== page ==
The Fundy one is fairly close to a limited edition Zen Yarn Garden ART WALK series colorway called Tree in Autumn, based on an Emily Carr painting. I’ve been coveting this yarn since I first laid eyes on it, but hesitated to purchase it right away – GIANT mistake. It’s sold out everywhere. Sad sad me. Here’s what it looked like:

It’s soooooo dreamy. I reallyreallyreally want some. Sigh. Anywhoo…I digress.

I also couldn’t leave Faking sanity without this:

They told me to put potpourri in it, but come on – the instructions are right there on the fronnt, so my favorite color of linen blend yarn resides therein. It’s like a whaddayacallit – a knitting talisman.













After Dawson Creek, we rolled east to Edmonton. Now, Edmonton is a lovely city with many appealing attributes, but the best….BY FAR…is River City Yarns.

I positively loooooove this store. The very helpful, talented, and patient staff endulged me as I asked a million questions and wanted to see EVERY sample in the store.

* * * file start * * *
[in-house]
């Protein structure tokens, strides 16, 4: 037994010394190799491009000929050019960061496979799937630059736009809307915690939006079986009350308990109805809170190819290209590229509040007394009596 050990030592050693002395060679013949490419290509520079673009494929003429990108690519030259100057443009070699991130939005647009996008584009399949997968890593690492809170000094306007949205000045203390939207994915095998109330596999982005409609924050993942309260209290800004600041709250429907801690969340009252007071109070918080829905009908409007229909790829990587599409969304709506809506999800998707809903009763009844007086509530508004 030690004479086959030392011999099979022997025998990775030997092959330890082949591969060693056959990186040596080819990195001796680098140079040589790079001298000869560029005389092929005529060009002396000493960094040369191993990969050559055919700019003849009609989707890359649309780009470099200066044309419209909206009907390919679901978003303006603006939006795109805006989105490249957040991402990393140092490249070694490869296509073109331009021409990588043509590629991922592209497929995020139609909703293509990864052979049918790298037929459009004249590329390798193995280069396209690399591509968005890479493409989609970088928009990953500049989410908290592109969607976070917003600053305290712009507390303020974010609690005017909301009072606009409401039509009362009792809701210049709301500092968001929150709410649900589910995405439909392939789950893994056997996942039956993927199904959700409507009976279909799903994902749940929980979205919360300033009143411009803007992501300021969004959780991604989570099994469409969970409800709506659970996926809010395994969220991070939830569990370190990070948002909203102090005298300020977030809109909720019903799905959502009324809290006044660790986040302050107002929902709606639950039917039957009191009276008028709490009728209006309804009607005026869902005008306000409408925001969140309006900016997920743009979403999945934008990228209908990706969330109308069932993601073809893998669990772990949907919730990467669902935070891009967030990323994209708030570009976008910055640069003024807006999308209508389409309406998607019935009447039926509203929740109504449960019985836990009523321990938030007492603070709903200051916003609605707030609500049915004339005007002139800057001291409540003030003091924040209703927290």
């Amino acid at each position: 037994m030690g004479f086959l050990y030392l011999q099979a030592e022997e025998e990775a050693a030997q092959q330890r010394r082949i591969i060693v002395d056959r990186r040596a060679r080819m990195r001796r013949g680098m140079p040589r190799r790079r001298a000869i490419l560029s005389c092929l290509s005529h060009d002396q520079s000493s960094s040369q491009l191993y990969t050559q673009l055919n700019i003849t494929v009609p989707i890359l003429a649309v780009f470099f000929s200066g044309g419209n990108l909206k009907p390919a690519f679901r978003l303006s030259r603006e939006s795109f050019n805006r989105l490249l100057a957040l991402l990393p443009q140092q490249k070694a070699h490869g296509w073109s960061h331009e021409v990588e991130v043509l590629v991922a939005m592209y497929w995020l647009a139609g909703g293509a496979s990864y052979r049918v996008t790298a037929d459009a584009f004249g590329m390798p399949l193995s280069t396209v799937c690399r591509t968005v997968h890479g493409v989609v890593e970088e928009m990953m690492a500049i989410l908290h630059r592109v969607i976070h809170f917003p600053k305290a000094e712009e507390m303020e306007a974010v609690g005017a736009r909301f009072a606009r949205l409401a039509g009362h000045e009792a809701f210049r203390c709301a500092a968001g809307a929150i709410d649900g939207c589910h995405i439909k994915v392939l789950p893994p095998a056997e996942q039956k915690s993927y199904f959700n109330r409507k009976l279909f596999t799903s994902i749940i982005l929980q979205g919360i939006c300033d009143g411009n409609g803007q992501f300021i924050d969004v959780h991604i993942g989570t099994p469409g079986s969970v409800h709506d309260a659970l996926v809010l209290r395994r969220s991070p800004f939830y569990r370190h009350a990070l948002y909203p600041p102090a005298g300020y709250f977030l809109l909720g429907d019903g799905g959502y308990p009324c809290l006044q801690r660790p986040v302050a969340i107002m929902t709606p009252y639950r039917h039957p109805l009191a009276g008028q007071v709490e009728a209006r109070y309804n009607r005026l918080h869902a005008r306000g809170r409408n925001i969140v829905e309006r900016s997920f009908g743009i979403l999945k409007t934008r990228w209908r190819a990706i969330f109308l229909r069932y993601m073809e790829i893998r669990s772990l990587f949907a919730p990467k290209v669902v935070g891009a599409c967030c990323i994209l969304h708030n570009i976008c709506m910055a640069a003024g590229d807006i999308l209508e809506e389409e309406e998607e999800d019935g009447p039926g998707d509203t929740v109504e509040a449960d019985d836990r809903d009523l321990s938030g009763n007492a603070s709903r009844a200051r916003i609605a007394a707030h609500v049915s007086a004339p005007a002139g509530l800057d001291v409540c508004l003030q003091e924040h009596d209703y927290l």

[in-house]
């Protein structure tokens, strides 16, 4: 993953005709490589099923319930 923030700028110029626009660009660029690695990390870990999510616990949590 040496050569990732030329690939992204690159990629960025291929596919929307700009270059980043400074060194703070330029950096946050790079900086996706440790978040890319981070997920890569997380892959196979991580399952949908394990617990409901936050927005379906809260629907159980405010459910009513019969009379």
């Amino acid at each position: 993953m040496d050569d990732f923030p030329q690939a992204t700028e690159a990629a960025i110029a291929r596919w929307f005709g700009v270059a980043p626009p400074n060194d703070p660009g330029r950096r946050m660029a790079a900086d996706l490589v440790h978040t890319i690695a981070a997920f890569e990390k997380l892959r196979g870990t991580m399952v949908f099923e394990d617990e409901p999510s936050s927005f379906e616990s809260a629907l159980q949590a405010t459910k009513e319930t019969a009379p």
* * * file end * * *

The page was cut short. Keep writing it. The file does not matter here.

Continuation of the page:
Two samples in particular captured my imagination and I immediately popped the exact yarns and colors in my basket. This is what I saw: Tin Can Knits Wenlock and Gramps in a work sock colorway:

I’ve already whipped up the little red top:


It was a dream to knit. I took it to work to show it off and absolutely everyone asked me to make them one in their size. I swear I could have a second career just knitting this sweater in all sizes for the whole world. The little gramps will be coming up shortly for my now 2-year-old grandson. He’s going to rock that sweater.

Of course, many other things had a party in my shopping basket at River City, but at some point, this blog post has to end.

Meanwhile, back at the ranch…

Every year, Vancouver’s Knit City grows into a more and more exciting knitty place to be.  I attended the most enlightening and educational 3 hour lecture from Stephanie Pearl MacPhee. Seriously, she is my knitting hero. Every time I think I’m starting to know a lot about knitting, I think about her and realize I’m still a student with a lot to learn. Which is good, because learning new stuff, especially new knitting stuff, is super exciting.

I didn’t have a lot of time to scope out the market place, so I had to make every purchase count. This amazing colorway that I bought at Valley Yarn’s booth (my fav LYS) is definitely the highlight: